The critical decade: Victorian climate impacts and opportunities

25 July, 2012

Victoria's climate is already changing and is likely to change further in the future, posing significant risks to the state and its various levels of infrastructure.

Many types of climate-related extreme events are expected to increase in frequency and intensity in the future.

The heatwaves, drought and bushfires of the past decade provide Victorians with a window into that future.

The number of hot days has increased over the last few decades and is expected to continue increasing into the future. Critical infrastructure, such as roads, railways and power lines, is vulnerable to prolonged exposure to high temperatures.

Conditions for large and intense bushfires are likely to become more common in the future. The number of 'very high' and 'extreme' fire danger days could increase significantly over the next few decades.

Over the last 40 years much of eastern and southern Australia has become drier, with Victoria experiencing a 10-20 per cent reduction in autumn and winter rain over the last 20 years.

Global sea-level rise is tracking near the highest levels scientists expect. This means that a potential one-metre rise over this century is a serious risk threatening Victoria's iconic beaches, and thousands of residential and commercial buildings.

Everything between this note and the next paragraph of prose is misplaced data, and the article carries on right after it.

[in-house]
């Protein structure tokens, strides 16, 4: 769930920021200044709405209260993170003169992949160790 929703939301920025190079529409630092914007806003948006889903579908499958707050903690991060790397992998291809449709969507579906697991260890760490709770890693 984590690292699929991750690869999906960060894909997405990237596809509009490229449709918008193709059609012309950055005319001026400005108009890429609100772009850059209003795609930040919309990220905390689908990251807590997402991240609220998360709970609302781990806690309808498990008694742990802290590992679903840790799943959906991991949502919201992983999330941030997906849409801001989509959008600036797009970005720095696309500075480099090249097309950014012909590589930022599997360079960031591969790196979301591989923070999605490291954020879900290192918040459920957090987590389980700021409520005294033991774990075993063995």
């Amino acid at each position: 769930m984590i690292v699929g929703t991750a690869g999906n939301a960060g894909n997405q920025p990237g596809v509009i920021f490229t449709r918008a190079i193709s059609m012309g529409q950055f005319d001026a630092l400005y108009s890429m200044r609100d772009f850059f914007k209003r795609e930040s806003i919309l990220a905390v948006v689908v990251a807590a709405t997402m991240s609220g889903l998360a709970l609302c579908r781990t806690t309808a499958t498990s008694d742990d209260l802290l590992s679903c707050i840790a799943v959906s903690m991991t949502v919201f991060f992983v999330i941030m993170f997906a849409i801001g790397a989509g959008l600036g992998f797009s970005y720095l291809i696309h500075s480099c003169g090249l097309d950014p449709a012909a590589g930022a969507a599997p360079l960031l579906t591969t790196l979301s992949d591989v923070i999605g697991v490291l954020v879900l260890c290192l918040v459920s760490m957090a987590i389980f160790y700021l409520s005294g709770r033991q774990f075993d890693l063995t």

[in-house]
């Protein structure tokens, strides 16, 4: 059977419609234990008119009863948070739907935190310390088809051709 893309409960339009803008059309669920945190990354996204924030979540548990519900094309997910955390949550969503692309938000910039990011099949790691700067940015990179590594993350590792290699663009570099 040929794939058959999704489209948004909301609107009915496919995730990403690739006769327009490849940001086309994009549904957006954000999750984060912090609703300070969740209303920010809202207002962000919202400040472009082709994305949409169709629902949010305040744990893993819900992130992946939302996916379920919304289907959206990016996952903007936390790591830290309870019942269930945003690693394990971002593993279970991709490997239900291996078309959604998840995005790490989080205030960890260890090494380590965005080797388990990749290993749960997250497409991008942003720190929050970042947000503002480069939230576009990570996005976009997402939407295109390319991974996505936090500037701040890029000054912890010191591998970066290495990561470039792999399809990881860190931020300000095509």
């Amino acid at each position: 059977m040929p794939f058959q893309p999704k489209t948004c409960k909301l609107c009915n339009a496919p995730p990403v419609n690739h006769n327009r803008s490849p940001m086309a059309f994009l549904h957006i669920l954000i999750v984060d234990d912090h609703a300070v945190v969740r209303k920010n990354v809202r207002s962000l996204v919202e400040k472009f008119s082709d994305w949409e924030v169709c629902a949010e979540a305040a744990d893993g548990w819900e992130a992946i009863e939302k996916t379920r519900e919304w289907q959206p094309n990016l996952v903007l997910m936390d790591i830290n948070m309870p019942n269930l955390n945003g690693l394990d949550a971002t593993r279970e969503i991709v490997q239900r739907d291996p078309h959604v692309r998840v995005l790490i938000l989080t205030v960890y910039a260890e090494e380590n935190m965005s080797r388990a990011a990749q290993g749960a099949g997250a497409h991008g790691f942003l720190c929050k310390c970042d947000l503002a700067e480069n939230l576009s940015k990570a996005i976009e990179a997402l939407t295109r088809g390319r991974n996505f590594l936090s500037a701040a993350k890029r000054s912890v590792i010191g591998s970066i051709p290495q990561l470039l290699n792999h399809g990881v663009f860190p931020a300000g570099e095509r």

The next chapter of the climate story is about how Victoria, and Australia, can find solutions that minimise the risks of climate change while providing extra benefits for our health, community, economy and environment. Harnessing clean energy, taking advantage of new economic opportunities and building sustainable communities can all provide new opportunities for Victorians.

Victoria has substantial renewable energy resources. Victoria receives enough energy from the sun to produce double the state's current energy needs, and parts of Victoria have some of the best conditions in the world to harness wind energy.

Around the world, investment in renewable energy is growing strongly and costs are rapidly coming down. For instance, in some countries the cost of solar electricity is now competitive with retail electricity prices.

Making our cities more sustainable can also make them healthier and more livable, while reducing energy costs and greenhouse gas emissions.

Improving the environmental performance of buildings, for instance by using more energy efficient lighting, heating, cooling and refrigeration, offers opportunities to save energy costs and provide healthier conditions for workers. Melbourne has world class examples of green buildings.